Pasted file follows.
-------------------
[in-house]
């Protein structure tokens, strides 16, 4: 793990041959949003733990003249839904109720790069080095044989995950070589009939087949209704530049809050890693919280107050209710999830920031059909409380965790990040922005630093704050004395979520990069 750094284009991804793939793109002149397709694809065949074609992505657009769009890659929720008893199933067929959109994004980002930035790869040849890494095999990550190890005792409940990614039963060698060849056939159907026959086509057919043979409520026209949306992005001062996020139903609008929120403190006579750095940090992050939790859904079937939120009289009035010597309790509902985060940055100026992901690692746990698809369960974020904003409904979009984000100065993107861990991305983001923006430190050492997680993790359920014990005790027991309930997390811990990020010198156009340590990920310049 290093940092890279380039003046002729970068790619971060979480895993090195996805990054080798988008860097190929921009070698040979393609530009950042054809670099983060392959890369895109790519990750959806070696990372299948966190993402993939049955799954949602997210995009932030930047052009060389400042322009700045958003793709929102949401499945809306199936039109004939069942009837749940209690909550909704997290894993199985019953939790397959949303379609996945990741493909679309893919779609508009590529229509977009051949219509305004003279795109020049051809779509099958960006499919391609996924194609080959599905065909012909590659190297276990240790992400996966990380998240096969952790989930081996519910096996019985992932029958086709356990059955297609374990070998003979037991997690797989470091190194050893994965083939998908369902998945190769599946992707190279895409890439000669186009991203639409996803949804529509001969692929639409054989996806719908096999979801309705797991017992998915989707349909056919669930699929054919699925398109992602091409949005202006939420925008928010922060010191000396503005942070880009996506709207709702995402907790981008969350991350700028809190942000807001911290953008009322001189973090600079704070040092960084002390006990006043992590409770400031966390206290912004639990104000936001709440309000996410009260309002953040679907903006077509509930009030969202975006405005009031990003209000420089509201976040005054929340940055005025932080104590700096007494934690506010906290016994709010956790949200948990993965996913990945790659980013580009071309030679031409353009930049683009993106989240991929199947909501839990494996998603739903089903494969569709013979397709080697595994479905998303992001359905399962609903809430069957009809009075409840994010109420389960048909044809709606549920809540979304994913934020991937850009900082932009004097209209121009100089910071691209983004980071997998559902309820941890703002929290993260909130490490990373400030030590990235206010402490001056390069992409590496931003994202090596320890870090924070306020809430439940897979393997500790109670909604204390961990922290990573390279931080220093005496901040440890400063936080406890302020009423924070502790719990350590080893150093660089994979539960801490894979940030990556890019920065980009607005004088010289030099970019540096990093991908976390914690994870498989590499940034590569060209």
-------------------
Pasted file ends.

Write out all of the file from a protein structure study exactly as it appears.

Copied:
[in-house]
């Protein structure tokens, strides 16, 4: 793990041959949003733990003249839904109720790069080095044989995950070589009939087949209704530049809050890693919280107050209710999830920031059909409380965790990040922005630093704050004395979520990069 750094284009991804793939793109002149397709694809065949074609992505657009769009890659929720008893199933067929959109994004980002930035790869040849890494095999990550190890005792409940990614039963060698060849056939159907026959086509057919043979409520026209949306992005001062996020139903609008929120403190006579750095940090992050939790859904079937939120009289009035010597309790509902985060940055100026992901690692746990698809369960974020904003409904979009984000100065993107861990991305983001923006430190050492997680993790359920014990005790027991309930997390811990990020010198156009340590990920310049 290093940092890279380039003046002729970068790619971060979480895993090195996805990054080798988008860097190929921009070698040979393609530009950042054809670099983060392959890369895109790519990750959806070696990372299948966190993402993939049955799954949602997210995009932030930047052009060389400042322009700045958003793709929102949401499945809306199936039109004939069942009837749940209690909550909704997290894993199985019953939790397959949303379609996945990741493909679309893919779609508009590529229509977009051949219509305004003279795109020049051809779509099958960006499919391609996924194609080959599905065909012909590659190297276990240790992400996966990380998240096969952790989930081996519910096996019985992932029958086709356990059955297609374990070998003979037991997690797989470091190194050893994965083939998908369902998945190769599946992707190279895409890439000669186009991203639409996803949804529509001969692929639409054989996806719908096999979801309705797991017992998915989707349909056919669930699929054919699925398109992602091409949005202006939420925008928010922060010191000396503005942070880009996506709207709702995402907790981008969350991350700028809190942000807001911290953008009322001189973090600079704070040092960084002390006990006043992590409770400031966390206290912004639990104000936001709440309000996410009260309002953040679907903006077509509930009030969202975006405005009031990003209000420089509201976040005054929340940055005025932080104590700096007494934690506010906290016994709010956790949200948990993965996913990945790659980013580009071309030679031409353009930049683009993106989240991929199947909501839990494996998603739903089903494969569709013979397709080697595994479905998303992001359905399962609903809430069957009809009075409840994010109420389960048909044809709606549920809540979304994913934020991937850009900082932009004097209209121009100089910071691209983004980071997998559902309820941890703002929290993260909130490490990373400030030590990235206010402490001056390069992409590496931003994202090596320890870090924070306020809430439940897979393997500790109670909604204390961990922290990573390279931080220093005496901040440890400063936080406890302020009423924070502790719990350590080893150093660089994979539960801490894979940030990556890019920065980009607005004088010289030099970019540096990093991908976390914690994870498989590499940034590569060209």